2013 Smart Fortwo Electric Drive: Yes, Better Without Gasoline

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If you’re still smitten with the design and styling of the Smart Fortwo, you’re probably going to be happier with the version that never needs a gas station.

That’s the conclusion we emerged even more confident about, after the hour earlier this month we spent with the Smart Electric Drive—also known as the ED3.

It builds on a verdict we reached three years ago, and then cemented over several more drives and iterations. From the moment we first drove the original Electric Drive—a fleet-proving prototype—we celebrated the absence of the Fortwo’s raspy gasoline engine, and most of all the absence of its crude, unpredictable semi-automatic gearbox.

After being proven in special fleets, and then by car-sharing and other means, the Electric Drive is now back, and on sale to the public. And quite simply, it returns all the park-on-a-dime minicar packaging goodness of the Fortwo, but with a powertrain that’s strong, refined, quiet, and predictable. It’s a better fit for the personality of the car, and it feels smart.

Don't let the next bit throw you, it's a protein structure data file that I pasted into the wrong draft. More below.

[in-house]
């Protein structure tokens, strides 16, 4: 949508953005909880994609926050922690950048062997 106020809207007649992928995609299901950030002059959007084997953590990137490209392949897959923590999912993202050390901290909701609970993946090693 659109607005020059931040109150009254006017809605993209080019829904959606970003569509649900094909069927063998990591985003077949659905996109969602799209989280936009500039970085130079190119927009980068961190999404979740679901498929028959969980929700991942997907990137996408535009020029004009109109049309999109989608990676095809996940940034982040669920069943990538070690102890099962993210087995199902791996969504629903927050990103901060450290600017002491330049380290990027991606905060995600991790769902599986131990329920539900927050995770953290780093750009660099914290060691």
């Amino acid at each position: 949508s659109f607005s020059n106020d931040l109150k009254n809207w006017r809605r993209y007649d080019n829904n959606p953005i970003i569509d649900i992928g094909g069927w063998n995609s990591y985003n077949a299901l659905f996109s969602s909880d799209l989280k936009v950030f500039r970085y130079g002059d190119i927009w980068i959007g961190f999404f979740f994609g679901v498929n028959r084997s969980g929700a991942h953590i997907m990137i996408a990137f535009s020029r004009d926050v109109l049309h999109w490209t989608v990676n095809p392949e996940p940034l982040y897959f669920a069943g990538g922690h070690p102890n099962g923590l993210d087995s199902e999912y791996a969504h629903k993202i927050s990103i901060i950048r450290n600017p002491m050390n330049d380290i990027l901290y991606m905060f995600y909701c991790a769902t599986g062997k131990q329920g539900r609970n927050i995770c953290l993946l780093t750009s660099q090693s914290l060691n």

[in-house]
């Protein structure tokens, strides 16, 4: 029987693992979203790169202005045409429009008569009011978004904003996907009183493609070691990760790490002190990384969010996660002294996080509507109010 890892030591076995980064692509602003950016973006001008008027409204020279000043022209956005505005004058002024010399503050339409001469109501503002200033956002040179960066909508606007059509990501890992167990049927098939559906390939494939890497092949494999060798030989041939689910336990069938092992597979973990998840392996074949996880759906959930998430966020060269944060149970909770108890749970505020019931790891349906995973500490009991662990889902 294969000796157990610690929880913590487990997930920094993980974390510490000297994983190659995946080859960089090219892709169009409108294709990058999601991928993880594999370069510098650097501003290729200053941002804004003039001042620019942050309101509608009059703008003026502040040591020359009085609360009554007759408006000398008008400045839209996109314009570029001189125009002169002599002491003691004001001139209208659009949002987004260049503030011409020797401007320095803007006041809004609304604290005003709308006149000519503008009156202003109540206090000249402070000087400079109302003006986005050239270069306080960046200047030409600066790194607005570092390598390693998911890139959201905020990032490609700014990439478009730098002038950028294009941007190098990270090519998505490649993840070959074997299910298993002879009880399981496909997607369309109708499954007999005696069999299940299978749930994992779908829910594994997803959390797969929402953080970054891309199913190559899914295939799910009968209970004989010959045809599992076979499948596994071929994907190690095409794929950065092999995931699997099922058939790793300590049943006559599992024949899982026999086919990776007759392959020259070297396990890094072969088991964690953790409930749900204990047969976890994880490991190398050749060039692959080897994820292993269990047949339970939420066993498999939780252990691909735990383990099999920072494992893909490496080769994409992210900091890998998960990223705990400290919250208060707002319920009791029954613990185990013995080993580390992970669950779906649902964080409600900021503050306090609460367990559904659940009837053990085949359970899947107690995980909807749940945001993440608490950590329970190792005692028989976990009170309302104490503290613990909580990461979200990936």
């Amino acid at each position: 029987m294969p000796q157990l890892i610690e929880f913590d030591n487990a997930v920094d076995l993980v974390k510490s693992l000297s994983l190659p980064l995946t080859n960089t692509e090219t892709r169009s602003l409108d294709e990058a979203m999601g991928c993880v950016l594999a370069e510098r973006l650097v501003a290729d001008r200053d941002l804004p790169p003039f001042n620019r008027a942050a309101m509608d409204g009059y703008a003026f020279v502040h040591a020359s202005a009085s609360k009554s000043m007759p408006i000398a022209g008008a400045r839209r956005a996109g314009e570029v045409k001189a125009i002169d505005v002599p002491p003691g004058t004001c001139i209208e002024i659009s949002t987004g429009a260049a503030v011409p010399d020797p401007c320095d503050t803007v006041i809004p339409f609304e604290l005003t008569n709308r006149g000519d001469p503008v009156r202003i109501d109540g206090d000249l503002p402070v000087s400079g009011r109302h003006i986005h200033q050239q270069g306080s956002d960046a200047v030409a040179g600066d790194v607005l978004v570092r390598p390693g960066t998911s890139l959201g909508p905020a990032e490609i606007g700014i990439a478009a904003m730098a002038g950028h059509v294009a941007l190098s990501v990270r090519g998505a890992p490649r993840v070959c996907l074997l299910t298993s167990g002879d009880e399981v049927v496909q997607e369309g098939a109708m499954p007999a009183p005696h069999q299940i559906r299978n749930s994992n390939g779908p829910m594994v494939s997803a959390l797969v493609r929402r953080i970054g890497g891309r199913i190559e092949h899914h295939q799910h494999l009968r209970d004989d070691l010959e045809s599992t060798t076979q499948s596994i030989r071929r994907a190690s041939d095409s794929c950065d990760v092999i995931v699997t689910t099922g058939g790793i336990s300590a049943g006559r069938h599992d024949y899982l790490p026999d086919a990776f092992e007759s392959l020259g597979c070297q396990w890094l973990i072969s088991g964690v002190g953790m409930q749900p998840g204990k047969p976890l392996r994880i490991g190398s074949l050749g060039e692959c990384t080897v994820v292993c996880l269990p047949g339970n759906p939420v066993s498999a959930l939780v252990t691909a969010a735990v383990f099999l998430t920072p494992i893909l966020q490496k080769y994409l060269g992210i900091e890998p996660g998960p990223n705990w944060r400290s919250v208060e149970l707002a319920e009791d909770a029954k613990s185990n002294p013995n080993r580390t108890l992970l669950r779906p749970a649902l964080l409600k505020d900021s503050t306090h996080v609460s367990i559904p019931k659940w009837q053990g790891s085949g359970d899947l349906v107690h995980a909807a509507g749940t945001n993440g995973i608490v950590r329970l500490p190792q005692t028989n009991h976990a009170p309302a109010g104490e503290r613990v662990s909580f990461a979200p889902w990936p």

And in place of the 16.5-kWh Tesla battery pack is a new 17.6-kWh one designed and produced by parent company Daimler. Electric-motor output is now up to a peak 55 kW (74 hp), with 89 lb-ft of torque.

How’s it drive? Easily, responsively

Smart has dialed in the electric powertrain so that it feels like a conventional automatic-transmission vehicle, creeping forward gently when you lift your foot off the brake, just like a gasoline car, and decelerating with a light level of regenerative braking. With optional steering-wheel paddle-shifters (the car we drove wasn’t so equipped), you can increase or decrease the level of regenerative braking. Again, in any case, it’s smoother and more predictable than the standard Fortwo. Acceleration feels brisk for the first 20 or 25 mph, then still quite quick up to about 40 mph.

The EPA has given the ED3 an official range of 68 miles; and it’s rated for efficiency at 107 miles per gallon equivalent (MPGe), or 122 MPGe City, 93 MPGe Highway. That figures to an annual fuel cost of just $600—a fraction of that of any gasoline car.

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